Josephus (Jewish Wars 6:293-96) noted that at the time of the Passover c. A.D. 66, as the Roman siege was about to begin, the huge Nicanor gate that secured the inner court of the Eastern (Shushan) Gate was observed at the sixth hour to open of its own accord. This event was ultimately interpreted negatively as evidence of divine displeasure. . .This interpretation is also given in a story told in the Babylonian Talmud (Yoma 39b), along with another concerning the Temple service, which reflected the problem of divine favor: “Our Rabbis taught: During the last forty years before the destruction of the Temple the lot ‘for the Lord’ did not come up in the right hand; nor did the crimson-colored string [suspended in the Temple to show the acceptance of the pascal sacrifice] become white; nor did the western-most light shine; and the doors of the Temple would open by themselves, until R. Yohanon b. [ben] Zakkai rebuked them, saying: ‘Temple, Temple why will you yourself be the alarmer? I know about you that you will be destroyed, for Zechariah b. [ben] Ido has already prophesied concerning you: “Open your door, O” Lebanon, that the fire may devour your cedars’ ”12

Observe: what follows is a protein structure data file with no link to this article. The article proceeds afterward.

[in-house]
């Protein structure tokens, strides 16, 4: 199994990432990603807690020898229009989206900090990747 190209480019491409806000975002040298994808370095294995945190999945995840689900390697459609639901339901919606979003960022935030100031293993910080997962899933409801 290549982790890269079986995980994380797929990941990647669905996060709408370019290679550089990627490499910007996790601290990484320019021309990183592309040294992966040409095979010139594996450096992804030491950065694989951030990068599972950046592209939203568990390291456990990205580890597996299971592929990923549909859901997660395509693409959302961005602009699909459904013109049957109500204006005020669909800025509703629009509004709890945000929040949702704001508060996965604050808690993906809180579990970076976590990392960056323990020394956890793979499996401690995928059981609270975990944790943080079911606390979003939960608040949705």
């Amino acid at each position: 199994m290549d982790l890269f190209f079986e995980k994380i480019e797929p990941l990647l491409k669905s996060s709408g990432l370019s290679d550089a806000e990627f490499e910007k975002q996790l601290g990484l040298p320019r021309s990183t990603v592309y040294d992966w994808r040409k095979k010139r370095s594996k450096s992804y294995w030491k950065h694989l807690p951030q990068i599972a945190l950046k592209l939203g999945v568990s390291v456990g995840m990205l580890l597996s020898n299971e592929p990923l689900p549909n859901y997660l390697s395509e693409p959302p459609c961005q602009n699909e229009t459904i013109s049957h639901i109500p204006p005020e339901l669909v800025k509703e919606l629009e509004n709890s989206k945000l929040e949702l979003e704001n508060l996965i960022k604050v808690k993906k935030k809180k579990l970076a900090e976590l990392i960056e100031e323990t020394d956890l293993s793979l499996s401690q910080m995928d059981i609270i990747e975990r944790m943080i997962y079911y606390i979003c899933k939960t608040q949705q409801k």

1 Flavius Josephus, The Complete Works of Josephus (Grand Rapids, MI: Kregel Publications, 1981), s.v. “Antiquities X, xi 7 - XI, i 3.”
2 Randall Price, The Coming Last Days Temple (Eugene, OR: Harvest House Publishers, 1999), 495.
3 Martin Gilbert, The Illustrated Atlas of Jewish Civilization (New York, NY: Macmillan Publishing Company, 1990), 32.
4 Price, The Coming Last Days Temple, 526.
5 Ibid., 75.
6 “Dedication” translates the Aramaic word hanukkah.
7 Chaim Potok, Wanderings (New York, NY: Ballantine Books, 1978), 248.
8 Price, The Coming Last Days Temple, 76.
9 Thomas Ice and Randall Price, Ready to Rebuild (Eugene, OR: Harvest House Publishers, 1992), 65.
10 “But the nation had rejected Him; and as He leaves this temple, it is no longer named “my house” (Mat. 21:13) but ‘your house’ (Mat. 23:38). And by reason of His rejection and withdrawal, Israel’s house is left ‘desolate.’ ”—Alva J. McClain, The Greatness Of The Kingdom (Winona Lake, IN: BMH Books, 1959), 361.
11 Potok, Wanderings, 285.
12 Price, The Coming Last Days Temple, 82.